Marijuana

MARIJUANA MOMENT

The new Congress just started and there’s already a bipartisan marijuana bill

(FILES) In this file photo taken on October 17, 2018, a marijuana plant is pictured in Vancouver, Canada. - Canadian cannabis producer Aphria on Friday, December 28, 2018 rejected a proposed Can$2.8 billion ($2.1 billion US) takeover bid by US-based Xanthic Biopharma, calling it hostile and under-valued. Green Growth Brands, a division of Xanthic Biopharma, presented a conditional offer of Can$11 per share on December 27, 2018 after markets closed. (Photo by Don MacKinnon / AFP)DON MACKINNON/AFP/Getty Images
DON MACKINNON/AFP/Getty Images
A marijuana plant is pictured in Vancouver, Canada, in October 2018.

Marijuana Moment is a wire service assembled by Tom Angell, a marijuana legalization activist and journalist covering marijuana reform nationwide. The views expressed by Angell or Marijuana Moment are neither endorsed by the Globe nor do they reflect the Globe’s views on any subject area.

The 116th Congress just went into session this week, and a bipartisan marijuana reform bill has already been introduced in the House.

US Representatives Steve Cohen and Don Young re-introduced the Compassionate Access, Research Expansion and Respect States (CARERS) Act on Thursday as one of their first acts in the new session. The legislation would let states establish their own medical cannabis programs free of federal intervention and also allow physicians at the Department of Veterans Affairs to issue medical cannabis recommendations for veterans.

“The national consensus on medical marijuana is solid and bipartisan, but our federal drug laws continue to treat patients and their doctors like criminals,” Cohen said in a press release. “Our bill would bring federal medical marijuana policy in line with the views of the overwhelming majority of Americans by allowing states to set their own marijuana laws, allowing patients, including veterans, to receive the treatments they need from their doctors and improving opportunities for research on marijuana.”

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Young said that the bill represents “the kind of bipartisan effort that doesn’t happen every day but should serve as an example of how we can solve the problems that our constituents have sent us here to do.”

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“I’m hopeful that this is going to be a productive Congress regarding the debate over national cannabis policy.”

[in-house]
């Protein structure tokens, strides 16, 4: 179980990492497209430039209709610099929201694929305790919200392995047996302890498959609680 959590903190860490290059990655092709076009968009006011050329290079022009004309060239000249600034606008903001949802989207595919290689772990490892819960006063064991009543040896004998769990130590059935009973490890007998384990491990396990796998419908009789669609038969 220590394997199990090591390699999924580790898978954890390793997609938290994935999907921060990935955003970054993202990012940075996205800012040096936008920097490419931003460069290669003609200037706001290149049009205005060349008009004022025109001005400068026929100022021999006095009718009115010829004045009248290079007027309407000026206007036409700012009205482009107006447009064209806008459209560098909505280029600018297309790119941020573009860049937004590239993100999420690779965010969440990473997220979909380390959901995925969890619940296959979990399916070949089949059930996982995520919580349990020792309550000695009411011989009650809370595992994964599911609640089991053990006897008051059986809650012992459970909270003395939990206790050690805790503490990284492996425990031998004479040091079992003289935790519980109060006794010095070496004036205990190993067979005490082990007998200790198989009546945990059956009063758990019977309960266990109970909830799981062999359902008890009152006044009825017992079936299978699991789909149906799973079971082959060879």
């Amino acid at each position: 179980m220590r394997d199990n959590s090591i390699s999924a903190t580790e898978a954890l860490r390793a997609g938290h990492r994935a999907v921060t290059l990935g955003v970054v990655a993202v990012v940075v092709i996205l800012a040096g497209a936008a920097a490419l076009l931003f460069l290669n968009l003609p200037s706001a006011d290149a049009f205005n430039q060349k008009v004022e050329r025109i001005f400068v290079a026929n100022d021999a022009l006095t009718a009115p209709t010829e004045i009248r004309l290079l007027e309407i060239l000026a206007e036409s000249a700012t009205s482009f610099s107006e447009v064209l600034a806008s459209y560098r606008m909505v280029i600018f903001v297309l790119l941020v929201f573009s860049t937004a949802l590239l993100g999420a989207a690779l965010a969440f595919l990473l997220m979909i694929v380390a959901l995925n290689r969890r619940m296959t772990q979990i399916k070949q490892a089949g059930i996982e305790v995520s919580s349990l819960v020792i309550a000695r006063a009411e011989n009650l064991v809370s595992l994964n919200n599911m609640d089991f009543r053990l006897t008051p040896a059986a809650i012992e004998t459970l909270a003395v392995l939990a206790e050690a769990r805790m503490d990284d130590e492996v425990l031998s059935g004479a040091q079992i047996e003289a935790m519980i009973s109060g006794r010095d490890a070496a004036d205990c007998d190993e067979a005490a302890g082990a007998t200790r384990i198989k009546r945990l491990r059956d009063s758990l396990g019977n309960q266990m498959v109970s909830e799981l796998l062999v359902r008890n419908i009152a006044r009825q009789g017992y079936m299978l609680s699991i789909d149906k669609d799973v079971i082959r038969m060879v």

The CARERS Act was first introduced in 2015 and again in 2017 — by Cohen in the House and Senator Cory Booker, of New Jersey, in the Senate. During the 114th Congress, Cohen’s bill received 43 cosponsors, and during the last session, it had 30 cosponsors. The Senate bill also saw a lower number of cosponsors last Congress than in the prior one, perhaps a reflection that its backers have in the intervening years focused more on building support for now-achievable broader marijuana reform instead of the narrowly tailored medical cannabis fix.

Asked for a copy of the new bill’s text, Cohen communication director Bartholomew Sullivan referred Marijuana Moment to the prior version. The spokesperson did not immediately respond to a follow up question about whether the pieces of legislation are identical or if this new version differs, as was the case for past versions; the 114th Congress’s bill included provisions touching on rescheduling and banking access for cannabis businesses, but those were removed last time.

Booker is also quoted in Cohen’s press release, saying that existing “federal marijuana laws are broken — they don’t make us safer, they waste taxpayer dollars, and they lack both common sense and compassion.”

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The senator’s communications director told Marijuana Moment that the new version of the CARERS Act hasn’t yet been filed in the Senate but that it will be introduced “soon.”

Read the story on Marijuana Moment.